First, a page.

Giorgio Morandi. Silenzi | Palazzo Fortuny, Venezia: Curated by Daniela Ferretti and Franco Calarota | The exhibition has been realized thanks to the collaboration of Galleria d'Arte Maggiore g.a.m.

Museum of Palazzo Fortuny, Venezia 4 September 2010 - 9 January 2011 

Giorgio Morandi



What else can we add to all that has been said on one of the major masters of the Nineteenth Century? Which new reading key of Giorgio Morandi's works may be proposed? These are the questions asked by Daniela Ferretti curator together with Franco Calarota of the exhibition "Silences" at Palazzo Fortuny. Trough an accurate selection of works that goes from 1921 to 1963 and that proposes paintings from prestigious collections, some of which have rarely been exposed, highlights one of the Morandi's most important and mysterious characteristics, leaving open the dialogue between painting and the spectator who observes it.


As Francesco Poli recalls in the catalogue published by Skira on the occasion of the exhibition, Giorgio Morandi's work has today become an "icon of our artistic culture". Many exhibitions have been organised in the most important museums of the world and many words have been said on his artworks. With an innovative attitude, the aim of the exhibition "Silences" at Palazzo Fortuny, curated by Daniela Ferretti together with Franco Calarota, is the one of leaving the master's, from Bologna, works speak. Presented through an accurate selections that covers a period of time that goes from 1921 to 1963 and which proposes a group of works that have been rarely exposed, the exhibition aims to immerse the spectator in the same meditative silence that Giorgio Morandi (Bologna 1890-1964) reserved to the realisation of his works.

As, indeed, Lamberto Vitali mentioned Morandi felt the necessity of "living for a long time facing the motifs of his paintings, in order to become familiar with them, meditate on them" before reproducing on the canvas thet "immutability of motifs that doesn't ever coincide with a monotomy of the effects". The first silence is so the one of the curators that invite the visitors to penetrate in the painting in order to find a personal reading key, that may also be just one of questioning themselves on the meaning of those vases and bottles, and of those objects that are always similar but always different - as also Umberto Eco has said - wisely assembled and reproduced, that are nothing less than a code, the alphabet that Morandi uses in order to express his art.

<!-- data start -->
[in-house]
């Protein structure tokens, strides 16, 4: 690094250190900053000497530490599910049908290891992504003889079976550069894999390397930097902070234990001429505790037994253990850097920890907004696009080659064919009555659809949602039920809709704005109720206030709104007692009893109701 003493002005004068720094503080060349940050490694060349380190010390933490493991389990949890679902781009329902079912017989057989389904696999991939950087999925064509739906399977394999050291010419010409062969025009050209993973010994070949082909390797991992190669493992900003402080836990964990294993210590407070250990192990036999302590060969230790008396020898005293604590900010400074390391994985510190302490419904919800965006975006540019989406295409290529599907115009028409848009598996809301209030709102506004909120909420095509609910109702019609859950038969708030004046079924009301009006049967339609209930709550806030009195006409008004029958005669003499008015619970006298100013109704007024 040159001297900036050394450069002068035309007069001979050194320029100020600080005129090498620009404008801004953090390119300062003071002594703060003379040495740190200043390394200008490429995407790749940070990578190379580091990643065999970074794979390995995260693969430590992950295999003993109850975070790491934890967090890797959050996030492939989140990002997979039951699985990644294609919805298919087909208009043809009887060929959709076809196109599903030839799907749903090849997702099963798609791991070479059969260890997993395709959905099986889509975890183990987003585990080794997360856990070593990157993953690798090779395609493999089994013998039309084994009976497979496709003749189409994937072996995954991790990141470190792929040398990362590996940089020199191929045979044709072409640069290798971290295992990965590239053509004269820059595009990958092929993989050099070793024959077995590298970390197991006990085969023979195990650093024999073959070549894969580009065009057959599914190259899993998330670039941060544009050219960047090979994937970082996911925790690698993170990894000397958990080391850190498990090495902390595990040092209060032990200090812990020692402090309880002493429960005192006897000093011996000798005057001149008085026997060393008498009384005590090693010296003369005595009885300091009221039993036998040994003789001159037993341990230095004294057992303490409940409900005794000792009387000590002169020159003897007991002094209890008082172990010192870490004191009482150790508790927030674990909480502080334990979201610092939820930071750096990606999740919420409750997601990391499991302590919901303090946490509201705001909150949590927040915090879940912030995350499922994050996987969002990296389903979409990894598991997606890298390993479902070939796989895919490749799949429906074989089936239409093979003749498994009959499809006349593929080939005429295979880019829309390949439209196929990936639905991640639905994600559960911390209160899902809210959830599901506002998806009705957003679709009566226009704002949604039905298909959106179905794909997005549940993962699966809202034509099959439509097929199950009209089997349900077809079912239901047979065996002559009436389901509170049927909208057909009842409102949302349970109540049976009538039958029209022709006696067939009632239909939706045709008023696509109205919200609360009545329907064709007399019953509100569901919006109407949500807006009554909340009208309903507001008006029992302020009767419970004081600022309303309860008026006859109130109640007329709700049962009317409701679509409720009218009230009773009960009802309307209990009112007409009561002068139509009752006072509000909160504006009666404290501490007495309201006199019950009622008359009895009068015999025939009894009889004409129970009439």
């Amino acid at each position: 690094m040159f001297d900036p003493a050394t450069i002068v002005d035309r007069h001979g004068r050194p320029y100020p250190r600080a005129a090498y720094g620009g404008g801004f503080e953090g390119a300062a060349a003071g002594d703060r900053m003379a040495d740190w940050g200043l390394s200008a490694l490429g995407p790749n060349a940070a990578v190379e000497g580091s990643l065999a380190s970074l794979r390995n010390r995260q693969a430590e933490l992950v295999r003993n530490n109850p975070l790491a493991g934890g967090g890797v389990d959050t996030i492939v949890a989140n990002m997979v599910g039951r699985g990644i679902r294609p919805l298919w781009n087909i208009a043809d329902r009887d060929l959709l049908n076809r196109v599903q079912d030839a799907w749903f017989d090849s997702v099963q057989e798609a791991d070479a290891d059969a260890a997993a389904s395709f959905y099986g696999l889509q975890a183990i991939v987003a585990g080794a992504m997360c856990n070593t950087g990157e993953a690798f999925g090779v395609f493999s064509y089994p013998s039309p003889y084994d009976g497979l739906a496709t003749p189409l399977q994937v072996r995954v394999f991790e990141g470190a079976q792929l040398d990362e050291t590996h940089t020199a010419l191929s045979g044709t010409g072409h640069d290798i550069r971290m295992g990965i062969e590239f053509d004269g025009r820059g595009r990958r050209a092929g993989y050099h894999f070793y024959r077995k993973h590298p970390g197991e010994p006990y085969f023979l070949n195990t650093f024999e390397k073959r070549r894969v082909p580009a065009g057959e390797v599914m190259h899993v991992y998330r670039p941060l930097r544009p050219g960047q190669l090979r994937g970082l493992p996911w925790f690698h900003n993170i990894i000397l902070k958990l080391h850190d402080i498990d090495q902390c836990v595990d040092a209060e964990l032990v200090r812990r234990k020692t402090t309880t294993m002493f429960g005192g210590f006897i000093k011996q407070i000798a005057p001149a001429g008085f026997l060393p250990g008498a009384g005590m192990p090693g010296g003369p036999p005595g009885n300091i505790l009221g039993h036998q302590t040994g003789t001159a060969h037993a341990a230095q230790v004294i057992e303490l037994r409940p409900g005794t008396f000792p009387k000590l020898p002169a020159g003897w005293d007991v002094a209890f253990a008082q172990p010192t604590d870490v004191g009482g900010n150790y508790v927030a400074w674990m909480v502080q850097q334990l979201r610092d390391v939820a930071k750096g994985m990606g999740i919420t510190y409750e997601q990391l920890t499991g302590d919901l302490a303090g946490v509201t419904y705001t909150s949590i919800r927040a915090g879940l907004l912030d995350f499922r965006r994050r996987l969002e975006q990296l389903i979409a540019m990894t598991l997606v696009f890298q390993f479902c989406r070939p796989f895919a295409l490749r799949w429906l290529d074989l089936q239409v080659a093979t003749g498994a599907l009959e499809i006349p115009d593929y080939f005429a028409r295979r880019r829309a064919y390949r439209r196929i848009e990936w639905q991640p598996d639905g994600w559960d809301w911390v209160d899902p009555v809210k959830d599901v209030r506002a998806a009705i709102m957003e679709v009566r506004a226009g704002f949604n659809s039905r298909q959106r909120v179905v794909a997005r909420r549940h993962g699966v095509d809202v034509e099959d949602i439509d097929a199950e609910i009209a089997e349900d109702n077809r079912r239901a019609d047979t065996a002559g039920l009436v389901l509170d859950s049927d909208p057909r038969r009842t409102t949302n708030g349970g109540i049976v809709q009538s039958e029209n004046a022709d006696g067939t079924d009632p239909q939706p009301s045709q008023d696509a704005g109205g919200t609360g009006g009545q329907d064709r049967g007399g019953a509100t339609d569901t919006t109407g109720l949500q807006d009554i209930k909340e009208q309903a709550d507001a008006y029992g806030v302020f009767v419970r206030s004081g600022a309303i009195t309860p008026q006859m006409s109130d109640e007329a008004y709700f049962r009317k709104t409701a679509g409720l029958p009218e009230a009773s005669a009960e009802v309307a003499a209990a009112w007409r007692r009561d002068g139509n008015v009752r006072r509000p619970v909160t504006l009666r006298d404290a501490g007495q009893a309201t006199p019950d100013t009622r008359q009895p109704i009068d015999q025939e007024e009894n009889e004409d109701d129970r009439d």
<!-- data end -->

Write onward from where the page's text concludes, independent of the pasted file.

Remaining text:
A dialogue between the artwork and the spectator is so established, a dialogue that is deprived of filters and words. But this isn't only the absence of audible sounds that must be researched in Morandi's silence, which doesn't give itself to an unambiguous interpretation, and that may each time be read and instantly known in a different way.

When one speaks of Morandi it is indeed more correct to speak about Silences, from which the title of the exhibition, silences that have in common the fact of being all one of the possible fil rouge of his work.

Arnaldo Beccaria, author in 1939 of the first monograph dedicated to Morandi, narrates the ascetic preparation of each work "made of hungers, silences, mortifications of colour" where "art is the expression of the moral dress of the artist" and of those "notes of colours that always compose themselves in the artwork's silence; and that silence is lightened by an intense and secret music" that envelops the work in "an absolute order" where everything is "equalled, following an inborn calculation, which is very acute and infallible, a sublime equation" where colours burn "as an intense and unconsummated sacrificed to silence"

Whereas for Francesco Arcangeli silence must be researched in what Morandi decides not to represent in his work, as it is the case for the human body that the master "seams to render, maybe unconsciously, through his silence, the supreme homage to a humanist that is desperate to see an image of man that is for now un-returnable". Roberto Longhi suggests looking for silence in the harmony and balance of those objects which in their appearance hide a more profound realityt. But it is Castor Seibel that highlights how Morandi's painting expresses "what words can't ever tell, that is a pictoral poem that exteriorises the elusive". And he underlines as silence is evident to one's eyes in the master's works when he claims that "Morandi is capable of metamorphose silence, absence of sound, in a visual phenomenon: the light of silence".